If you’re looking for effective and affordable bollard protection, A-SAFE polymer bollards provide robust, long-lasting defence in busy industrial settings. To find out more about how they work, speak to a member of the A-SAFE team.  

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3. How concrete, steel and polymer bollards handle impacts

All bollards are designed to handle impacts; however, their performance and the forces they can withstand varies substantially according to the material they are made from.

Steel bollards

Steel is possibly the most common type of bollard protection, though they are not always the best choice. It depends on the location and the types of impact they could face.  

While steel does provide substantial protection – especially against cars and other motor vehicles – they are often a single-use safety product. Once a steel bollard has been struck by a vehicle, depending on the size of the force, it is likely that the bollard will need replacing. The impact will destroy the bollard and possibly the footings that the bollard sits in, as the force of the impact pulls the bollard from its foundations. This would mean a completely new bollard would need to be sourced and installed. It is also highly likely that the concrete base would also need to be repaired or replaced.  

Concrete bollards

In many cases, concrete bollards can provide an incredibly high level of protection. Bumps and knocks from vehicles could cause very minor signs of wear.  

Therefore, they are often used in situations that demand collision protection from high-speed or incredibly heavy forces. The dense nature of a concrete bollard can often provide more robust defense than a steel bollard.  

Concrete bollards can withstand significant impacts but, as with steel, they can be destroyed if the force placed on them is significant. They are also incredibly heavy and often bulky; this makes them unsuitable for indoor use and in instances where safety system configurations may need to be adjusted and reorganized regularly. 

Polymer bollards

Polymer bollards are designed to handle impacts of specific weights and speeds. This makes them ideal for use in industrial and workplace settings. The flexible design allows them to absorb and disperse the force of an impact from a variety of vehicles. Unlike their rigid concrete or steel counterparts, polymer barriers are also designed to recover from an impact, eliminating the need for repairs or replacements.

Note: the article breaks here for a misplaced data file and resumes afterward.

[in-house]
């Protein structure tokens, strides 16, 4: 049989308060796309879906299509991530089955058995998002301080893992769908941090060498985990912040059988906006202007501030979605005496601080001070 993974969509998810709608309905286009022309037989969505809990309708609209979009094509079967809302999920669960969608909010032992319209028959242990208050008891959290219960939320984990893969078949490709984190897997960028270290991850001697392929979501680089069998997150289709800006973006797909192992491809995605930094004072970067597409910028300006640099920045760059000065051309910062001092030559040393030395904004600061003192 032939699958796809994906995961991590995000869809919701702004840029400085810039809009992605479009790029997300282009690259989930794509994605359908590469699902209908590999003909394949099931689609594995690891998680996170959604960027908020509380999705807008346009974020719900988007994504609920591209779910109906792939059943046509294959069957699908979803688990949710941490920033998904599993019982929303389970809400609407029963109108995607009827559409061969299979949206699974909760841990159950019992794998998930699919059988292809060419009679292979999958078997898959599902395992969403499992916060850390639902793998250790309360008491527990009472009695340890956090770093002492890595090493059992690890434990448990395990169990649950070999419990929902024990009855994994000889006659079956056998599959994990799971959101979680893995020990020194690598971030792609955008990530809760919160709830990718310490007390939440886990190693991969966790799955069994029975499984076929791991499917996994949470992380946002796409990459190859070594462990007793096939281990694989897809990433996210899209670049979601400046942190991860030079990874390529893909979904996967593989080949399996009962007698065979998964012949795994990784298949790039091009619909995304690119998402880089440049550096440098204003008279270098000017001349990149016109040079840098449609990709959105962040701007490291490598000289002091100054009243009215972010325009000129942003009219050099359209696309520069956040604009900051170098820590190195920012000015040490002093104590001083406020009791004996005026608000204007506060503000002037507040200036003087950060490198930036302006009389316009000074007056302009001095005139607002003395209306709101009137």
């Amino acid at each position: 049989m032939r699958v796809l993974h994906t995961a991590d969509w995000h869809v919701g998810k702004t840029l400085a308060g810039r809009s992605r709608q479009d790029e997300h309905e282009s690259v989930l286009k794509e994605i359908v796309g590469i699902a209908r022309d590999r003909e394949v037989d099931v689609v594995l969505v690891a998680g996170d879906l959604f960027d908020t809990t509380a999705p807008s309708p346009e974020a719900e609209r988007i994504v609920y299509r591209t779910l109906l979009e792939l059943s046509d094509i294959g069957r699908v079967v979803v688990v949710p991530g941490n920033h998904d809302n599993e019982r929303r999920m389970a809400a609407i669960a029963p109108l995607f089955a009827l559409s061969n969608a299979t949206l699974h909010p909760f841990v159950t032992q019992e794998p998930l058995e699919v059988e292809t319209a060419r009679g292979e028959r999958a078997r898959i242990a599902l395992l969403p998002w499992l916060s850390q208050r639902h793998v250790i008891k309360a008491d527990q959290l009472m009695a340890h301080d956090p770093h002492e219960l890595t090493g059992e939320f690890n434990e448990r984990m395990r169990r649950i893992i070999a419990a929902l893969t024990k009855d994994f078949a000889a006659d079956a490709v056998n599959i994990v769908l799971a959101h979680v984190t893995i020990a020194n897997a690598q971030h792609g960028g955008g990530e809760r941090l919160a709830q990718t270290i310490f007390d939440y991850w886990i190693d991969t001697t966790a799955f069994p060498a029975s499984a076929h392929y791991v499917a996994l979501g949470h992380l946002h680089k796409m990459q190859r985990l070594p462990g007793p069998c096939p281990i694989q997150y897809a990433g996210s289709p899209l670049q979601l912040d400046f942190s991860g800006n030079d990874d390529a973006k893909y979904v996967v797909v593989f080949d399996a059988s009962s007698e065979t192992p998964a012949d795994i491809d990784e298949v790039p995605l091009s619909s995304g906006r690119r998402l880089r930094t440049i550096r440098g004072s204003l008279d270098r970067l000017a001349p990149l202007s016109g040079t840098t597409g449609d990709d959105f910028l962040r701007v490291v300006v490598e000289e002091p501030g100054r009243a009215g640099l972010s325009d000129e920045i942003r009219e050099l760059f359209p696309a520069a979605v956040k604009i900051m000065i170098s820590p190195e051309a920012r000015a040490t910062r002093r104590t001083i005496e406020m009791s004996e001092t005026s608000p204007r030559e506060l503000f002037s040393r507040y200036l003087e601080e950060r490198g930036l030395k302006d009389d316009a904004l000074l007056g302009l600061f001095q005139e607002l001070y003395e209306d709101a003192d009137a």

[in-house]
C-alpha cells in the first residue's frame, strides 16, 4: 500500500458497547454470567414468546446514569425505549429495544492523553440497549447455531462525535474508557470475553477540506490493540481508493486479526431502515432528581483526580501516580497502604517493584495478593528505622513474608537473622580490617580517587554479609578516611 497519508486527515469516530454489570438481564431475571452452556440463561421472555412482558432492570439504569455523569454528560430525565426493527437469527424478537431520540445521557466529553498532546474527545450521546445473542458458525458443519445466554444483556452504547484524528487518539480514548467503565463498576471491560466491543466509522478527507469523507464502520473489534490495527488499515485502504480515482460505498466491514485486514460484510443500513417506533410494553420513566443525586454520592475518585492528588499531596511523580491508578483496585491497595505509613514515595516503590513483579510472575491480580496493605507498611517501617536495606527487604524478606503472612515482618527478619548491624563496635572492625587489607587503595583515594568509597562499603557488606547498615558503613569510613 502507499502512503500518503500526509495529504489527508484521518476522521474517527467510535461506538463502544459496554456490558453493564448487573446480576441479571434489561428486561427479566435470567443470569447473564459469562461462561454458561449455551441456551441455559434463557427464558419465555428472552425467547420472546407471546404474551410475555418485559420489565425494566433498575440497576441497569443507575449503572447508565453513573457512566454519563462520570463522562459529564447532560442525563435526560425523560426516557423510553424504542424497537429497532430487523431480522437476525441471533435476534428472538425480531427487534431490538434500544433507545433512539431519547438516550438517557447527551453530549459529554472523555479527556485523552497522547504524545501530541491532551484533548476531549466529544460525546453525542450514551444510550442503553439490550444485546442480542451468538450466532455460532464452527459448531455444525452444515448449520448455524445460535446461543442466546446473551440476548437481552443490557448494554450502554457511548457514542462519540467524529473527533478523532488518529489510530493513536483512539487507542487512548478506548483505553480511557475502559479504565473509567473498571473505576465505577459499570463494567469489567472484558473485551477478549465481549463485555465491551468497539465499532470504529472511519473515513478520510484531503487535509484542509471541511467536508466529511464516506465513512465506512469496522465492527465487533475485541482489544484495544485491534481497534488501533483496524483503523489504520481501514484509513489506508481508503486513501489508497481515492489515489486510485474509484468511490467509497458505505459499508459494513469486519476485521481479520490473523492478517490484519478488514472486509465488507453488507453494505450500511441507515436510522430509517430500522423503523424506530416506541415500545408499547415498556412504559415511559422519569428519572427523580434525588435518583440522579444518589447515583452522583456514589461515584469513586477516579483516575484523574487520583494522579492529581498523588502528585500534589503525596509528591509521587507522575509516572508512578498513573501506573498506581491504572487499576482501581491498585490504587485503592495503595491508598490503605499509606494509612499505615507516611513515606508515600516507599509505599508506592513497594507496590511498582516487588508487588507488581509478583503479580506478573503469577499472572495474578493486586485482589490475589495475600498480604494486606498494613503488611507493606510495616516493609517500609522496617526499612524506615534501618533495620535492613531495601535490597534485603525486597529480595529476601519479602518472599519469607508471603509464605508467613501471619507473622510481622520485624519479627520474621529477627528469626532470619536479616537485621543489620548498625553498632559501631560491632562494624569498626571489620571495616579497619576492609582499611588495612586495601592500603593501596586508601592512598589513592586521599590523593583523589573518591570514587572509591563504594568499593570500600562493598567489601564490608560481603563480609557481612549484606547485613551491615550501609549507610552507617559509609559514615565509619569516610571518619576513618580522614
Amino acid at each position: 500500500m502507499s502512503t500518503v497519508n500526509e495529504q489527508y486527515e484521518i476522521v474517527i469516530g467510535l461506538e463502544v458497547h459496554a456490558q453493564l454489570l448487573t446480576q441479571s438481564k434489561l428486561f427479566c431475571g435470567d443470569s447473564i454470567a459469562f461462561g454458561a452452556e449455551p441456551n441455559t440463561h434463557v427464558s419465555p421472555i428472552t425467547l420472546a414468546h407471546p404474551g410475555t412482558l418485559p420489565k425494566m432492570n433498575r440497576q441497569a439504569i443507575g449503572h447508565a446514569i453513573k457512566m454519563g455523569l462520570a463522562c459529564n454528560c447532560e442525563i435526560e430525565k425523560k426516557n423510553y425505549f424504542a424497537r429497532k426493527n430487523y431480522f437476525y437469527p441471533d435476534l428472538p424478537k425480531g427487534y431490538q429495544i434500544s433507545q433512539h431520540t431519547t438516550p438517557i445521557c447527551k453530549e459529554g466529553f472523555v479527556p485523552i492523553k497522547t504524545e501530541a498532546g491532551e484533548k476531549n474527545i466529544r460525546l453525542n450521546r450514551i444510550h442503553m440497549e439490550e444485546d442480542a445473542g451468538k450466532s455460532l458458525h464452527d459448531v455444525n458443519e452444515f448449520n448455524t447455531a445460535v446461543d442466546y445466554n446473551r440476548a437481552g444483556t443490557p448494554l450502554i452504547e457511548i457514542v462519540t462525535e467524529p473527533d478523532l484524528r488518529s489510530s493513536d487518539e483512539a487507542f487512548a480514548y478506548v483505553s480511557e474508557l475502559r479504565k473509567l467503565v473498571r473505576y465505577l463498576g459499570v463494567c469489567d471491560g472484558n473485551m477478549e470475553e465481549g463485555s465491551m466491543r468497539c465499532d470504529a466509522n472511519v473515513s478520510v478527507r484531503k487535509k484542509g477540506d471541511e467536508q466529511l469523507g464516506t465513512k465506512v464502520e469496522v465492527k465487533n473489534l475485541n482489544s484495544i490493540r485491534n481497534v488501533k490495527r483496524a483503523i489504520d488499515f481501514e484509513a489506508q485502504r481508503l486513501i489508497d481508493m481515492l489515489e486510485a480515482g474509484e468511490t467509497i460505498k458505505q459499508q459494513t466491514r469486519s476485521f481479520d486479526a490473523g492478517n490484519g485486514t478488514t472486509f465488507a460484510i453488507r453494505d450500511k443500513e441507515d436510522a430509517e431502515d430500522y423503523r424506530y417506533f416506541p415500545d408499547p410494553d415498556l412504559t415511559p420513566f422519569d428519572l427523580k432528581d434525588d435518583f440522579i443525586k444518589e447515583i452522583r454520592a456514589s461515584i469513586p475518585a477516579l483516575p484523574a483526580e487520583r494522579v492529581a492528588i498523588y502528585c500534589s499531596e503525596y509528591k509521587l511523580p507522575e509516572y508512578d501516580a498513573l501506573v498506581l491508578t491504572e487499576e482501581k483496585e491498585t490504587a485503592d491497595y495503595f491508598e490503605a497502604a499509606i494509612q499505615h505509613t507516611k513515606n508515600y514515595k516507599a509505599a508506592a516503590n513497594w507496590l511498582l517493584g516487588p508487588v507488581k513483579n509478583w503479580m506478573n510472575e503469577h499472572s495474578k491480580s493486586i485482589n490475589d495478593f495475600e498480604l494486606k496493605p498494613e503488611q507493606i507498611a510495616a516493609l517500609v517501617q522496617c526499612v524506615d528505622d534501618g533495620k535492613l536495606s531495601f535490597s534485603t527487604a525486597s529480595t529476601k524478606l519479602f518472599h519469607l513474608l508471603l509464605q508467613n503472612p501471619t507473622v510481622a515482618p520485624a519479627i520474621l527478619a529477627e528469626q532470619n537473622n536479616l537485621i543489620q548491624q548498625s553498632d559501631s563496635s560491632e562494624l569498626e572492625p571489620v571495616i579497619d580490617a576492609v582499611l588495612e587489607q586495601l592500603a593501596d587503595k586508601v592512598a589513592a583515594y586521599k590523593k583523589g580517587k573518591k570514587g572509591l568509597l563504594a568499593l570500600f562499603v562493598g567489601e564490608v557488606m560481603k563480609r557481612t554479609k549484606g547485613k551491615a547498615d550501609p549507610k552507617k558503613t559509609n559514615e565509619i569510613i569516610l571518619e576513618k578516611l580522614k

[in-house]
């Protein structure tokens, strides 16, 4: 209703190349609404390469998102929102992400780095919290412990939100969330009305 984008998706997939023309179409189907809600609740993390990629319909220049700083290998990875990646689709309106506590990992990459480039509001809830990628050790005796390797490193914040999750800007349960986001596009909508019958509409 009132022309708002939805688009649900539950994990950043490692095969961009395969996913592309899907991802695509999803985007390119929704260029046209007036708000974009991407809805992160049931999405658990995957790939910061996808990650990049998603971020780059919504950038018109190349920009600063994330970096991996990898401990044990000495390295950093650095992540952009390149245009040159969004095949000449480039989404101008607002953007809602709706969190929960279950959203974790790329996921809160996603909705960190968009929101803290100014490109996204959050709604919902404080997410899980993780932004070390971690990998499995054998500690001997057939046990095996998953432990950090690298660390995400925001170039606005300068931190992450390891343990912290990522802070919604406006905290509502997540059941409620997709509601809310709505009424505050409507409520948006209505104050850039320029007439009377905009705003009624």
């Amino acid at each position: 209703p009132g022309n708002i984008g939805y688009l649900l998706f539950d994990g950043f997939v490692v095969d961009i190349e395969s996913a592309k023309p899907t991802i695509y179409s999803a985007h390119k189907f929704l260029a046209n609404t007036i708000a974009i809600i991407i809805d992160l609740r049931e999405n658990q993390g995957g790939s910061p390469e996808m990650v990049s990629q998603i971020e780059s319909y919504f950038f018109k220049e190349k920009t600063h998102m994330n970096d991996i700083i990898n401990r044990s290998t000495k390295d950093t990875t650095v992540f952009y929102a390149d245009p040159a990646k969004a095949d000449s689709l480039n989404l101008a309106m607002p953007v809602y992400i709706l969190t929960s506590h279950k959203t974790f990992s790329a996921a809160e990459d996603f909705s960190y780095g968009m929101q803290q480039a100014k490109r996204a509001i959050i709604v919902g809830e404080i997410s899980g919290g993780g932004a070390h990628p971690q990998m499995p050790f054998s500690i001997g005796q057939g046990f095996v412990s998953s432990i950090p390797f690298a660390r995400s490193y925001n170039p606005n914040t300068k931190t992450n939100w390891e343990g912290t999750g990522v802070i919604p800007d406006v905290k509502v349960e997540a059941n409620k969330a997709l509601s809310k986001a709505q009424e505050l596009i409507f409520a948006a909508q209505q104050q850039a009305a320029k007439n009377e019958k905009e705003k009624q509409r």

Their robust nature means they can handle heavy-duty vehicles, such as forklift trucks and other material handling vehicles operating at low speeds, or lighter vehicles, such as cars and vans, going slightly faster in locations like parking lots, parking garage and airports.  

Polymer provides a resilient yet flexible bollard structure. This means when the bollard is hit, it can flex with the impact to help absorb the force without breaking or causing damage to the footings.  


Bollard protection is incredibly important at industrial or warehousing sites with high volumes of traffic. Their function is to protect people and stock, but also machinery and infrastructure. Our flexible polymer bollards are an ideal solution, as they are purpose-designed to withstand impacts from industrial vehicles. Contact us to see how our bollards can make your facility safer.

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4. Replacing bollards: How often do you need a new bollard?

How often you replace a damaged bollard depends on several factors, such as the frequency of on-site accidents as well as the strength and force of the impacts.

Steel bollards

Steel safety bollards will need to be replaced after a collision. If an impact is small enough in speed and weight, it is possible that the bollard will only suffer superficial damage. However, in most cases, once a steel bollard has been hit, the structural integrity will have been compromised. While the bollard may still be standing, it is highly likely that it will not be able to defend against a similar sized impact in the future. This would mean that whatever it is protecting would still be vulnerable to impacts.  

In addition to this, they require a lot of upkeep. If they are being used outdoors or exposed to the elements, it is highly likely that they will start to rust. In busy sites with lots of vehicles, scuffs and scrapes to safety systems are common. With steel protection, these minor faults can create a breeding ground for bacteria and dirt, which is not ideal in facilities that deal with food or medical supplies. Minor scrapes and rust can also start to dull the look of the bollard. This makes it harder for vehicle drivers to spot, and increases the likelihood on accidents.  

Concrete bollards

Concrete bollards can often withstand a greater force than steel bollards – especially in the case of large, ram raid bollards. However, standard concrete bollards still share many of the same vulnerabilities as steel. A single impact, if large enough, could break the concrete or damage the steel core inside. This would render the bollard less effective in the event of another impact.